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Decision 064/2016: Mrs E and the Scottish Environment Protection Agency

Drainage at a named property

Reference No: 201501872
Decision Date: 16 March 2016

Summary

On 1 August 2015, Mrs E asked the Scottish Environment Protection Agency (SEPA) for information about drainage at a named property.

SEPA disclosed a redacted telephone note in response to part (i) of the request. It informed Mrs E that it did not hold other information covered by her request.

During the investigation, SEPA disclosed additional information from the telephone note.

The Commissioner found that SEPA initially failed to provide Mrs E with all of the information she was entitled to from the telephone note. However, the Commissioner was satisfied that SEPA was entitled to withhold the remaining information within the telephone note and that it did not hold the other information she had requested.

The Commissioner does not require SEPA to take any action.

Relevant statutory provisions

The Environmental Information (Scotland) Regulations 2004 (the EIRs) regulations 2(1) (definitions (a), (b) and (c) "environmental information") and 2(3) (definitions (b) and (d) ("the data protection principles" and "personal data"); 5(1) and (2) (Duty to make available environmental information on request); 10(1), (2), (3), (4)(a) and (5)(f) (Exceptions from duty to make environmental information available); 11(2), (3)(a)(i) and (b) (Personal data)

Data Protection Act 1998 (the DPA) sections 1(1) (Basic interpretative provisions) (definition of "personal data"); Schedules 1 (The data protection principles, Part I - the principles) (the first data protection principle) and 2 (Conditions relevant for purposes of the first principle: processing of any personal data) (Condition 6)

The full text of each of the statutory provisions cited above is reproduced in Appendix 1 to this decision. The Appendix forms part of this decision.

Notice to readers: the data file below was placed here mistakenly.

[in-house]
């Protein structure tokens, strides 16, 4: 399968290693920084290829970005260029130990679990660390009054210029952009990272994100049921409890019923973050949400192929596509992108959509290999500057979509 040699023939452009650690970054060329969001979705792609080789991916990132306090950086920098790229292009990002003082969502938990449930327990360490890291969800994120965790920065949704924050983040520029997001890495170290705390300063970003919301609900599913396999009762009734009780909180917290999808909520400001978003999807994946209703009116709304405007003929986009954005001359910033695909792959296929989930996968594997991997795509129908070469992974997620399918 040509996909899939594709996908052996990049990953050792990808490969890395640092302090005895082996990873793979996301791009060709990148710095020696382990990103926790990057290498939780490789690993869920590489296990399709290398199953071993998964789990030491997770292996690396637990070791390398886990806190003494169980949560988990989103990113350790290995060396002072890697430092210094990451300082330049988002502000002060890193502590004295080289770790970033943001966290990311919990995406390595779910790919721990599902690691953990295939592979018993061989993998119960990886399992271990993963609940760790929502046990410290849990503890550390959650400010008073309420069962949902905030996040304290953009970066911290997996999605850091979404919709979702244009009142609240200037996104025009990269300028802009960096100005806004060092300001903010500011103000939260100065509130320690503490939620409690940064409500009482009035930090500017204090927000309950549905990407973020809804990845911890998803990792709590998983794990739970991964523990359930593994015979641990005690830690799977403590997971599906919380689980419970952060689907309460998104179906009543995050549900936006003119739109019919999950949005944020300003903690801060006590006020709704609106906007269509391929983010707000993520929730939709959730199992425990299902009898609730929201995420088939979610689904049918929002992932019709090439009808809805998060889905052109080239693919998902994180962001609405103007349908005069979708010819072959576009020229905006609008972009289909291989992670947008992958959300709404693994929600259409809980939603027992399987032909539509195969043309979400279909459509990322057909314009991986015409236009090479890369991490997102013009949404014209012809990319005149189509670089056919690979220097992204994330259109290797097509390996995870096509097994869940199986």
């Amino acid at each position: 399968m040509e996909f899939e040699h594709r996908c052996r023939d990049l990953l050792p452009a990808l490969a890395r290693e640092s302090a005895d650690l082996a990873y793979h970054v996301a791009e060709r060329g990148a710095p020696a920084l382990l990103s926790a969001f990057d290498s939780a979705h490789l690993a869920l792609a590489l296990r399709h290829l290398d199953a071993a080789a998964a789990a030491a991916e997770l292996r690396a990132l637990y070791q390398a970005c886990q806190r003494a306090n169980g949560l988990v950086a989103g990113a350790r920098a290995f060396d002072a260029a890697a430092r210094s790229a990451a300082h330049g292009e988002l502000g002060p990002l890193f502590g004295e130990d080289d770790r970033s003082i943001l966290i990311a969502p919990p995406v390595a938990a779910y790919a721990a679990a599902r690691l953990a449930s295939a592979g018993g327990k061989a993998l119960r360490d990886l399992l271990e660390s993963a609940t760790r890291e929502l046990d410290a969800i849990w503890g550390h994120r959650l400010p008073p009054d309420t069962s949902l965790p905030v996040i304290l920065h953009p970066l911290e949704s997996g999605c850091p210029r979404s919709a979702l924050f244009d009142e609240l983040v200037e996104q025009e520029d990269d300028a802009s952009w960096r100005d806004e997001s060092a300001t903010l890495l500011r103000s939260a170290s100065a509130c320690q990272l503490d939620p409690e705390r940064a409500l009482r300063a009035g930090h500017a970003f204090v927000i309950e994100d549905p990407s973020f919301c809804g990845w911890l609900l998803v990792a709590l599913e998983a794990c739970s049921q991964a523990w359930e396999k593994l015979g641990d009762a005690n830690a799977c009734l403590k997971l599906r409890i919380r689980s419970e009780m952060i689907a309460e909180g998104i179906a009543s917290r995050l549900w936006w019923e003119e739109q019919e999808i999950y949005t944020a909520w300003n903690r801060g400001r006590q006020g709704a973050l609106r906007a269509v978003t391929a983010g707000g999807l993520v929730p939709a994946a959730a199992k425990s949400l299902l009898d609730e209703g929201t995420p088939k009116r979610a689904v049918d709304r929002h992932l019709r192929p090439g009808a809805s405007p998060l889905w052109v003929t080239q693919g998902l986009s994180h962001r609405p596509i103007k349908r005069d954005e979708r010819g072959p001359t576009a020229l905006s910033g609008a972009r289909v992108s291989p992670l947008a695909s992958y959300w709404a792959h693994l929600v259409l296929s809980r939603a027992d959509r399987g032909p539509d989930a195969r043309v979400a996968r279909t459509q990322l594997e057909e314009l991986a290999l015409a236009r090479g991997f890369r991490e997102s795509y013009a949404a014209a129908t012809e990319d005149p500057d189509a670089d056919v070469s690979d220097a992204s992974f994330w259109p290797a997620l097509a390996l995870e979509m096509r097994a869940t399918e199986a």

Background

1. Mrs E had been given a copy of a letter which SEPA had sent to her neighbours in November 2013, identifying three drainage options for their property [ ].

2. On 1 August 2015, Mrs E made a request for information to SEPA. She asked:

(i) Why options 1 and 2 were ruled out and what were the range of reasons that were acceptable to SEPA that prevented options 1 and 2 being utilised.

(ii) For any evidence that the burn into which effluent is now being discharged from [the named property] has a reasonable flow.

3. SEPA responded on 31 August 2015. In relation to part (i) of the request, SEPA disclosed a redacted version of a telephone note, withholding some information under regulation 11(1) and (2) of the EIRs. In relation to part (ii) of the request, SEPA stated that it did not hold any information and that the exception in regulation 10(4)(a) of the EIRs therefore applied.

4. On 2 September 2015, Mrs E wrote to SEPA requesting a review of its decision. She considered that she never had received any explanation (satisfactory or otherwise) to show why options 1 and 2 were discounted, and she did not accept that SEPA did not hold information about the flow in the burn (which she described as a ditch).

5. SEPA notified Mrs E of the outcome of its review on 29 September 2015. SEPA upheld its previous response without amendment.

6. On 9 October 2015, Mrs E applied to the Commissioner for a decision in terms of section 47(1) of FOISA. By virtue of regulation 17 of the EIRs, Part 4 of FOISA applies to the enforcement of the EIRs as it applies to the enforcement of FOISA, subject to specified modifications.

Investigation

7. The application was accepted as valid. The Commissioner confirmed that Mrs E made a request for information to a Scottish public authority and asked the authority to review its response to that request before applying to her for a decision.

8. On 3 November 2015, SEPA was notified in writing that Mrs E had made a valid application. SEPA was asked to send the Commissioner the information withheld from her. SEPA provided the information and the case was allocated to an investigating officer.